With many of the so-called momentum growth stocks declining in recent weeks amid broad market volatility, it is time for investors to consider buying into the top performers. Two of the top-performing companies lately have been Chipotle Mexican Grill (NYSE:CMG) and Michael Kors (NYSE:KORS). With shares up 74% and 64%, respectively, in the last year alone, the recent pullbacks in these names present an opportunity for long-term growth investors.
The main driver of outperformance for both Chipotle and Michael Kors is the strong growth story behind each name. Both companies have a dedicated consumer base and the ability to charge a premium for products/services. With this, management teams at the companies are now looking to expand into new product lines and geographic markets.
Chipotle's business model is deceptively simple: Offer a high-quality food product to consumers in a quick and hassle-free manner. By doing this, the company has revolutionized the fast-casual dining segment over the years. Through clever marketing techniques and selective menu additions, management at Chipotle has been able to achieve consistent same-store sales growth. The expansion of new restaurants continues to be strong as well, as 56 new stores were opened in the most recent quarter alone.
However, the largest drivers of future growth for Chipotle are the two new restaurant brands that management is currently testing. ShopHouse is the company's fast-casual take on Southeast Asian cuisine, and Pizzeria Locale is the company's fast-casual take on the pizza segment.
The key here is that both new brands are being built from the ground up to share similarities with Chipotle's Mexican-themed restaurant. With an emphasis on healthy, high-quality ingredients, consumer choice, and fast service, there is no reason that ShopHouse and Pizzeria Locale can't be as successful as the company's original restaurant brand. The potential is massive considering there are only six ShopHouse locations and two Pizzeria Locale locations compared to 1,595 Chipotle Mexican Grill restaurants.
The strength of Michael Kors is derived simply from the company's incredible brand strength among consumers. To best illustrate this strength, we turn to social media. On Facebook, Michael Kors has approximately 13.3 million fans, compared to the company's close competitor, Coach, which has only 5.1 million fans.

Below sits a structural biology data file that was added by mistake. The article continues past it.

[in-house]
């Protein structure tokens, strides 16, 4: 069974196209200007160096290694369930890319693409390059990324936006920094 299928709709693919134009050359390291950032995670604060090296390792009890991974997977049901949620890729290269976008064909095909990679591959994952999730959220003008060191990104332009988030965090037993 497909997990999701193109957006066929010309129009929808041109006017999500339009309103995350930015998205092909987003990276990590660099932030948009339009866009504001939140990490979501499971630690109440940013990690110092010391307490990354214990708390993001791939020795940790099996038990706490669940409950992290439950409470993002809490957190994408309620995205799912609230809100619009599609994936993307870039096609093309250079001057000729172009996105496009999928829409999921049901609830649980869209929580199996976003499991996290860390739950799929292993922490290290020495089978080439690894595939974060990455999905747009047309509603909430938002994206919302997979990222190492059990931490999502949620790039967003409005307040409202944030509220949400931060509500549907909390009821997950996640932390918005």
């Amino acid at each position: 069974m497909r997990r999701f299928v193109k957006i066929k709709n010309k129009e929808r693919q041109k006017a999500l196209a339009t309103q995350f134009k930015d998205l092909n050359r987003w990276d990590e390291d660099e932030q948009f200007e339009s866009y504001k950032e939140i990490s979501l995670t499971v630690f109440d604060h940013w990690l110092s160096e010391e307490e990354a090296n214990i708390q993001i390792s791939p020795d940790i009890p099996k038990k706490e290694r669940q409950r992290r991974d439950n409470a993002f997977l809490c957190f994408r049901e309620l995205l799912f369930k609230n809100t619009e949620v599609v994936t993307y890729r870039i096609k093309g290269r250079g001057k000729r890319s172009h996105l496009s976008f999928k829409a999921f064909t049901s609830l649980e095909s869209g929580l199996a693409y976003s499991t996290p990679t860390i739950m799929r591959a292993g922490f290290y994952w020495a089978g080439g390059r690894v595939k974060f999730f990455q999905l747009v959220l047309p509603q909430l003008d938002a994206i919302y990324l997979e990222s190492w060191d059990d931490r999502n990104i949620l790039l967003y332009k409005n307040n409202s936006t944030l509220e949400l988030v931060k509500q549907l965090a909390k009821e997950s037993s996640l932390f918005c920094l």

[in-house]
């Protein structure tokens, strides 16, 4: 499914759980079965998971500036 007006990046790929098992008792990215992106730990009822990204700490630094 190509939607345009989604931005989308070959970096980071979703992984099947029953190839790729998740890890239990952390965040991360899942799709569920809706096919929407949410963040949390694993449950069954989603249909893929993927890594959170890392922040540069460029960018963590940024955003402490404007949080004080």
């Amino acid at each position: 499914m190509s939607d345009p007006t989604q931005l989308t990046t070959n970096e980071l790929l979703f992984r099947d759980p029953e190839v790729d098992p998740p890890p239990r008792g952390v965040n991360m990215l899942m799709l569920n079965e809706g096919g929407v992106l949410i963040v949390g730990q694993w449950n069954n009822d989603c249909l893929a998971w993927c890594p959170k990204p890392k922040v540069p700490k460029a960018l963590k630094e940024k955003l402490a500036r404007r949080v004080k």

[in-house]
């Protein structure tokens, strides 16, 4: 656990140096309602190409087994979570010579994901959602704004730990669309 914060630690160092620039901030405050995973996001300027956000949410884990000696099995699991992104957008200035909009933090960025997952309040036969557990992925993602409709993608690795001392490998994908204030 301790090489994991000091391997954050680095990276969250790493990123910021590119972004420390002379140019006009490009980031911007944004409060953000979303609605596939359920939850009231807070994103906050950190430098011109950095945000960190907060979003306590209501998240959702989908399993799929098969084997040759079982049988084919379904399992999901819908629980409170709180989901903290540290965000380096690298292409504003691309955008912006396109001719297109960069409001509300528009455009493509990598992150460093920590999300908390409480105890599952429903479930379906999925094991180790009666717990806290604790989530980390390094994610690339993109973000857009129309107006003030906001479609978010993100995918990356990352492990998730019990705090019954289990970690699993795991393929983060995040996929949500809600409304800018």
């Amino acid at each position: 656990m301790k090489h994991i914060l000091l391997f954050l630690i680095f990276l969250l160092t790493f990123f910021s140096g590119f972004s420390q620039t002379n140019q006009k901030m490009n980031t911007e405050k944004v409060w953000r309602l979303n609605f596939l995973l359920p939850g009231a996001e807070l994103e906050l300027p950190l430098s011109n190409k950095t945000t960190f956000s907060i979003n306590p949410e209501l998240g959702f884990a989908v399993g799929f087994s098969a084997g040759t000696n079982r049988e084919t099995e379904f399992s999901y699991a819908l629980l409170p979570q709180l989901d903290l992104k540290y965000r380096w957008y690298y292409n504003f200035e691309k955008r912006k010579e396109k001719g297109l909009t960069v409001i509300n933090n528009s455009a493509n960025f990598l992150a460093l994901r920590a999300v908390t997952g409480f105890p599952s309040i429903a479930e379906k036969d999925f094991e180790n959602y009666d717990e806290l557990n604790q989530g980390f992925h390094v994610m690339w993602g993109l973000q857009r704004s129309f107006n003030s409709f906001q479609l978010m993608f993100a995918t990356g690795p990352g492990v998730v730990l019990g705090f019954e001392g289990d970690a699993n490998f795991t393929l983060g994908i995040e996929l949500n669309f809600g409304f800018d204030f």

The brand popularity of Michael Kors means that the company is stealing market share away from older retailers like Coach. In 2011-2012, Coach's share of the U.S. handbag market fell to 17.5% from 19%, while Michael Kors' grew to 7% from 4.5%.
To capitalize on this brand strength, management at Michael Kors is expanding internationally. Chairman and Chief Executive Officer John Idol explained in the company's most recent earnings release:
In fiscal 2014, we are on pace to open 36 new stores in Europe. Over the long-term, we believe the market can support 200 Michael Kors retail locations. We see ongoing growth momentum in the wholesale segment and look forward to further expanding our presence in the channel over the next several years.
Additionally, management highlighted markets like Japan and the Far East. Michael Kors is opening a flagship store in China, which should increase brand awareness as well as long-term demand. While the company has 94 stores in the area currently, management stated that the market could support over double that in the future.
A strong and viable growth story is essential for all aggressive growth companies. Chipotle and Michael Kors currently represent two of the strongest stories in the market, and their futures appear even brighter.
With shares of both companies off significantly due to the widespread drop in most momentum stocks, long-term investors might do well to consider buying these popular names on weakness.
Philip Saglimbeni owns shares of Chipotle Mexican Grill. The Motley Fool recommends and owns shares of Chipotle Mexican Grill, Coach, and Michael Kors Holdings. Try any of our Foolish newsletter services free for 30 days. We Fools may not all hold the same opinions, but we all believe that considering a diverse range of insights makes us better investors. The Motley Fool has a disclosure policy.